More on Soil Solarization: How to Kill Those Germs
Instead of “reinventing the wheel”, I am going to list the steps to follow in order to solarize your soil. At the end of this post, you will find links to two very good resource guides from UC Davis, Division of Agriculture & Natural Resources that will provide you with in-depth information, the how-tos and the whys of soil solarization: the first guide is available through the mail for $5.00, and the other guide can be viewed on-line and downloaded for free. The download also includes a nice section on how to solarize containers, which is very helpful if you garden in containers, rather than in beds.
So, there are basically four steps to solarizing:
- Prepare the soil for planting by removing the plant matter.
- Level the soil and rake away clods, litter and air pockets. Air pockets reduce the temperature and also keep the plastic from “adhering” to the soil.
- Wet soil immediately before laying down the tarp. Wet soil helps conduct heat.
- When solarizing only the bed tops, it is best to apply water under the tarp with a drip system. Otherwise, the uncovered furrows will become weedy and special care will be required to keep plant parts out of the treated areas during weed removal.
- Roll tarps over the surface, smoothing out air pockets.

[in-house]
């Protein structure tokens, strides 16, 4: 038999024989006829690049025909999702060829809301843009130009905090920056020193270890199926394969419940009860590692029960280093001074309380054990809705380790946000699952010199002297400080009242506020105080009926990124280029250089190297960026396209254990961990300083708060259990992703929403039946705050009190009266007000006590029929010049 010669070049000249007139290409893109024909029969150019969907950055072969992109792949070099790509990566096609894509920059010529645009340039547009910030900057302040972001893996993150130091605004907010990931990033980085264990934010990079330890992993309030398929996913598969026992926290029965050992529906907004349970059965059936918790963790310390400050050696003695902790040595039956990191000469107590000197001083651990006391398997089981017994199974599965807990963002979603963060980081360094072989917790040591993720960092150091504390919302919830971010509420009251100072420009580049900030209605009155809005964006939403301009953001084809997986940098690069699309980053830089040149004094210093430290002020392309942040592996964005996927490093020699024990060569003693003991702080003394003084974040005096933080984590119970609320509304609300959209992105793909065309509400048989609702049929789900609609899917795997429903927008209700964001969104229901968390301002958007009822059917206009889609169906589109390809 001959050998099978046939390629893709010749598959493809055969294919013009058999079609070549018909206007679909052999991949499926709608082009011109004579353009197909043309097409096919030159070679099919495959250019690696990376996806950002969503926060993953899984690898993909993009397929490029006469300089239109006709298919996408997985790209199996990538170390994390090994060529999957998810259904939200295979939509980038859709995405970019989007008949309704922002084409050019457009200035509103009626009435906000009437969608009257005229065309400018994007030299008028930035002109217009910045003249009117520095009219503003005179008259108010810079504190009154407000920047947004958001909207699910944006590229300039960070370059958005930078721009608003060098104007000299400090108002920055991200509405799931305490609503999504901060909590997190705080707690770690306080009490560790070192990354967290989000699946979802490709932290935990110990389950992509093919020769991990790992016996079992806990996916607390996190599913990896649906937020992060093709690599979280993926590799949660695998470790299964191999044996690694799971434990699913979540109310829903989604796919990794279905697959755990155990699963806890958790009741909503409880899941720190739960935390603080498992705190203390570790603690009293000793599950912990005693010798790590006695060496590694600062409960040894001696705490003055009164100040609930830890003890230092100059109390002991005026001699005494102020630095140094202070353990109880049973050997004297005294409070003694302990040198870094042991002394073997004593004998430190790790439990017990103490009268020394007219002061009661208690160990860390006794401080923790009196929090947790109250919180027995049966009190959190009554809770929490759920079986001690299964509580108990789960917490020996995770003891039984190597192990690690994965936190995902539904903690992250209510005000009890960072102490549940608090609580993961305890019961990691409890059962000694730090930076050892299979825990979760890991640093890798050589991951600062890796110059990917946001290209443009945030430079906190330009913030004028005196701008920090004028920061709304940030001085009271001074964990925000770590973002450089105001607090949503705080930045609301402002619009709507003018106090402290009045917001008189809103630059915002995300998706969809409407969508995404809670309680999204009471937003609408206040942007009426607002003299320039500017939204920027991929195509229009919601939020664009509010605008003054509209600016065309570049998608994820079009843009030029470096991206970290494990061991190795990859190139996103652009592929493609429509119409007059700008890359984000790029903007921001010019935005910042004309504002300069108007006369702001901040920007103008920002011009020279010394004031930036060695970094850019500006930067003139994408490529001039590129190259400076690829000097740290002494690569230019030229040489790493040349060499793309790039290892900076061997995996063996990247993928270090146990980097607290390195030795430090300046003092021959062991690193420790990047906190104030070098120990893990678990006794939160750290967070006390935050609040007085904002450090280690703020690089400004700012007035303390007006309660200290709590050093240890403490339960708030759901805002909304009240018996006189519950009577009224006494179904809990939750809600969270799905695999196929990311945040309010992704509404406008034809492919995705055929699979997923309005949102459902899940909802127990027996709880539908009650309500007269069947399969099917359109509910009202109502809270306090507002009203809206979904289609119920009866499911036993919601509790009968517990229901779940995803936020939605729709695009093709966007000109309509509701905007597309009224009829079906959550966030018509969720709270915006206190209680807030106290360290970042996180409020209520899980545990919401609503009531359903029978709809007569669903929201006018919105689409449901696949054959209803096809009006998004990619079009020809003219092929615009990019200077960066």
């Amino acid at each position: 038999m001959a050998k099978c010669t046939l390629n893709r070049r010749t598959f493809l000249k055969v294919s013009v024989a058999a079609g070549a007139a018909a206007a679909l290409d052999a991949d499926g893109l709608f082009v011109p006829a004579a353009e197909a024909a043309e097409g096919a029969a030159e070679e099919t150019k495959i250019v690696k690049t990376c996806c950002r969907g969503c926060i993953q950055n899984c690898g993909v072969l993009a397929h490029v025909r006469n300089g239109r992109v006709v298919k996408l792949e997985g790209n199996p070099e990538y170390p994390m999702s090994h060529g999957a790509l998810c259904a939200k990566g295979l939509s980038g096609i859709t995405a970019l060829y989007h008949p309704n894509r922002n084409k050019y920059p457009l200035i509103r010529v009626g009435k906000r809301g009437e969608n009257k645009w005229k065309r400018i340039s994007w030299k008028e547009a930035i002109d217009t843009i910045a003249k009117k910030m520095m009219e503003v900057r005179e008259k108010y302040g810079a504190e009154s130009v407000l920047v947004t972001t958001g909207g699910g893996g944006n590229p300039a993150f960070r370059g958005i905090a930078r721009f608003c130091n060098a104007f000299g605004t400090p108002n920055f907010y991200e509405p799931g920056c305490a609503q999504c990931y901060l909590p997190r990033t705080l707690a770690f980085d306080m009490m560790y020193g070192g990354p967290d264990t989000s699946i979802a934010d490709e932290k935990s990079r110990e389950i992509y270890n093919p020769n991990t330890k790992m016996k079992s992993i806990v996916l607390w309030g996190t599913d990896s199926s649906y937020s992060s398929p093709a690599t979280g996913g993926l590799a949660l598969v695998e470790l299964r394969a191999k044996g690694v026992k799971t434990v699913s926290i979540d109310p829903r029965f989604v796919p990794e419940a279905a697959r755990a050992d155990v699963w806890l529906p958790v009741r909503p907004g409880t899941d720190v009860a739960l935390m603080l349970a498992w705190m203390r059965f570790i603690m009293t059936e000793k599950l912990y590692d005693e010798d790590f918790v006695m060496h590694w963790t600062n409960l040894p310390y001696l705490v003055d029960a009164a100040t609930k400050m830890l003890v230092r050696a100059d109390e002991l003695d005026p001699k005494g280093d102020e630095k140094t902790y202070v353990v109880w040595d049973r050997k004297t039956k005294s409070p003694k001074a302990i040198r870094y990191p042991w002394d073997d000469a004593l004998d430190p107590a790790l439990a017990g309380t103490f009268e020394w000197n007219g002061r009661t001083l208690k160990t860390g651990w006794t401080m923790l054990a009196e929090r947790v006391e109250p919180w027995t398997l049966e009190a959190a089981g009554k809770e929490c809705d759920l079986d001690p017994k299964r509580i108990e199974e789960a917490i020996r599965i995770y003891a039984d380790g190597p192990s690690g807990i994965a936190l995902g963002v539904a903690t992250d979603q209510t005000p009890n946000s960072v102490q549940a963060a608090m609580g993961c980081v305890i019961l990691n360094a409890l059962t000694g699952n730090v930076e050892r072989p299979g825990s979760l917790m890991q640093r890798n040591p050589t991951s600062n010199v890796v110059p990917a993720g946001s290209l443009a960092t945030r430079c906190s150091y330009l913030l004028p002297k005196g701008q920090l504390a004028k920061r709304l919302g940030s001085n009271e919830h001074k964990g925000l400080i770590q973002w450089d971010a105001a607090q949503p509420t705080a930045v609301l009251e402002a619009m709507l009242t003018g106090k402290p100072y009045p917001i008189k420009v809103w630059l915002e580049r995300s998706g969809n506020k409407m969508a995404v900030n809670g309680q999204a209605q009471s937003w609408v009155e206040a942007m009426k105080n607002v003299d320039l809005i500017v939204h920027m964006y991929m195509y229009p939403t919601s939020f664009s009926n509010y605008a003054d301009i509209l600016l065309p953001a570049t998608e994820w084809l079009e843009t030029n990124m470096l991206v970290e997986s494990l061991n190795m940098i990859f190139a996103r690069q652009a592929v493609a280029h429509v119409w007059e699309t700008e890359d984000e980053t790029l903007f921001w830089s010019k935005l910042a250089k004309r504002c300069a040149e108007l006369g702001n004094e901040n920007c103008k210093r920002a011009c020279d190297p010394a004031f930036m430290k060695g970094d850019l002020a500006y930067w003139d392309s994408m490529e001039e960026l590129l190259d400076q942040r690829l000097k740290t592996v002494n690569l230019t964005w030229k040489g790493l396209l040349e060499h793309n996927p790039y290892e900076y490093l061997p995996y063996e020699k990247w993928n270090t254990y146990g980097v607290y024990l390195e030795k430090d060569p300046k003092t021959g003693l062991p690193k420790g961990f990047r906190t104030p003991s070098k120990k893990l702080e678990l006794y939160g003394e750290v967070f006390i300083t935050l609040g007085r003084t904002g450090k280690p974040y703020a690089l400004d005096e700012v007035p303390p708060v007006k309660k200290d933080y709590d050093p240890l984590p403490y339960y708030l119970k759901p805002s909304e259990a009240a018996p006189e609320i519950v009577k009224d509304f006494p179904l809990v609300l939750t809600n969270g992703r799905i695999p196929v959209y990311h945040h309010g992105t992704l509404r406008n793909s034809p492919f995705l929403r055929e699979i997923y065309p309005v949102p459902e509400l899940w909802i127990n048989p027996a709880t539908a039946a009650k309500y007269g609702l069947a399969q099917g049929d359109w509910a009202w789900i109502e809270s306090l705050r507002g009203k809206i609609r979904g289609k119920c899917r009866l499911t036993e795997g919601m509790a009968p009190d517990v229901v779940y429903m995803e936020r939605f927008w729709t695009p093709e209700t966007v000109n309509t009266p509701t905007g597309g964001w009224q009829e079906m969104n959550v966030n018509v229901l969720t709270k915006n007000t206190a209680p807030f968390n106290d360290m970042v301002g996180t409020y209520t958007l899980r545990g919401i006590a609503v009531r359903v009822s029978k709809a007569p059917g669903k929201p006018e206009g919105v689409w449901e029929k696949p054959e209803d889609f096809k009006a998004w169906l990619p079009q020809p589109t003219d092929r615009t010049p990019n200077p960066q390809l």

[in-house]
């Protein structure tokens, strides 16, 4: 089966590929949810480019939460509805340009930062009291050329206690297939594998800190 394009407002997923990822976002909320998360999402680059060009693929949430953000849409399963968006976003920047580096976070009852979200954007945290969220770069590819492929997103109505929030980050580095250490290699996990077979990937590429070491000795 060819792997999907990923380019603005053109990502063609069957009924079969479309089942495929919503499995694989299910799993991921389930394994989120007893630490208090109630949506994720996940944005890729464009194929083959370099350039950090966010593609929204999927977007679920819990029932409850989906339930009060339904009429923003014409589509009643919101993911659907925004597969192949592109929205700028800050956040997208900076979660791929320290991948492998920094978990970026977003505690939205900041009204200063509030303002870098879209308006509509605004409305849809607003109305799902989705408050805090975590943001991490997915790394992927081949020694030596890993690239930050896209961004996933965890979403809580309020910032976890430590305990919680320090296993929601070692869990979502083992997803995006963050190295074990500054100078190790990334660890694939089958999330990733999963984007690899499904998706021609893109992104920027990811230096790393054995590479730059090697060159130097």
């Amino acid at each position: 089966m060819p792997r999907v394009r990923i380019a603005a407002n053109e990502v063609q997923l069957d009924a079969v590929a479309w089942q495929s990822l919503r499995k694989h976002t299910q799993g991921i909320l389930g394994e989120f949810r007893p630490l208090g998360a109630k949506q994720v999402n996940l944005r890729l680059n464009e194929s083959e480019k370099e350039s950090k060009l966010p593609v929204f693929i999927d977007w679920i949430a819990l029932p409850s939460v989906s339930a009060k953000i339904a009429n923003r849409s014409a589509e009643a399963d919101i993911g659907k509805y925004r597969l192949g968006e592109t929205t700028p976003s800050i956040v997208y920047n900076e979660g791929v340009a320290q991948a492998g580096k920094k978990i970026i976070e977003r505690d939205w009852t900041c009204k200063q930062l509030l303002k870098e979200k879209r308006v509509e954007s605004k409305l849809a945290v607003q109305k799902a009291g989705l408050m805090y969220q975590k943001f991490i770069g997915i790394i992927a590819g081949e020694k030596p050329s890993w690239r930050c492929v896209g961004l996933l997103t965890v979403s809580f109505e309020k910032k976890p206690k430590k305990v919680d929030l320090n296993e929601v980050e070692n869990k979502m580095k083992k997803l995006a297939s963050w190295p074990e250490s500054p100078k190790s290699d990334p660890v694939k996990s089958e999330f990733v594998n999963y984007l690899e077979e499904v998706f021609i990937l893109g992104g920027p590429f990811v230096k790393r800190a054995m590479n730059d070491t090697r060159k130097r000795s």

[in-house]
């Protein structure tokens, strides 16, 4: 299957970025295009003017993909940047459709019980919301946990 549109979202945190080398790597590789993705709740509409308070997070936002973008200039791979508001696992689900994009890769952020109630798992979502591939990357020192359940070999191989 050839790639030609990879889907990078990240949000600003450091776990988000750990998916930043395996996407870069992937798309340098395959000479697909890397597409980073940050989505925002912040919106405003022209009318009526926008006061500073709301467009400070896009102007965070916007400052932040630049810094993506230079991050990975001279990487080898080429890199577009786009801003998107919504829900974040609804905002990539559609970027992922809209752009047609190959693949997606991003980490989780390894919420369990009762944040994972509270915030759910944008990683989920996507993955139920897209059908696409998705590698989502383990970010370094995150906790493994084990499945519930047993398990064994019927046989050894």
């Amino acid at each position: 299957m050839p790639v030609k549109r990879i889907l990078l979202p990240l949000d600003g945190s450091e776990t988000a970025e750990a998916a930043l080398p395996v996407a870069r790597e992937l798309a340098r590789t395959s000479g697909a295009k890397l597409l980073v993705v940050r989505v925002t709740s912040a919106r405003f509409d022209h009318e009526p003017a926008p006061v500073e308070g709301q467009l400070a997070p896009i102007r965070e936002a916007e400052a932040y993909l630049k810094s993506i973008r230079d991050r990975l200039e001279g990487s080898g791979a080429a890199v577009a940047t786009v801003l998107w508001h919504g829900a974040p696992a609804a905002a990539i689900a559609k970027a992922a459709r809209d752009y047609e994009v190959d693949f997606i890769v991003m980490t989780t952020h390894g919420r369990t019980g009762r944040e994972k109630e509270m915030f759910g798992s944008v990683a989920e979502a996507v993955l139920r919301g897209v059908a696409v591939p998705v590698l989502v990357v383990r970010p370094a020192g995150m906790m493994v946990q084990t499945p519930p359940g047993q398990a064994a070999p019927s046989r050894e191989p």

- Bury the edges of the tarp with soil. Strips may be placed so only the tops of planting beds are covered and furrows are left untreated.
- After solarization is finished, remove the tarp before planting. Tarps may be left on the soil and serve as a mulch for the crop by transplanting plants through the plastic, however, doing so may make conditions too hot for some plants, such as asparagus. (I am not a fan of leaving the tarp in place because I don’t want the plastic to break down and get into the soil.)
- Do not leave the tarp on for more than 6 to 7 weeks, or it will become brittle and difficult to remove.
- Use clear polyethylene plastic tarp 1 mil (0.001 inch [0.025 mm]) thick. Thicker tarps, 1.5 to 2 mils (0.038 – 0.050 mm), can be used in windy areas (avoid thicker 4 to 6 mils as they are more reflective and don’t allow the soil to heat up as much)
So, those are the basics. Now, for the extended versions, view the Resources: Soil Solarization: A Nonpesticidal Method for Controlling Diseases, Nematodes, and Weeds, UC ANR Publication 21377 for $5.00; Soil Solarization for Garden & Landscapes, Pest Note No. 74145, for free.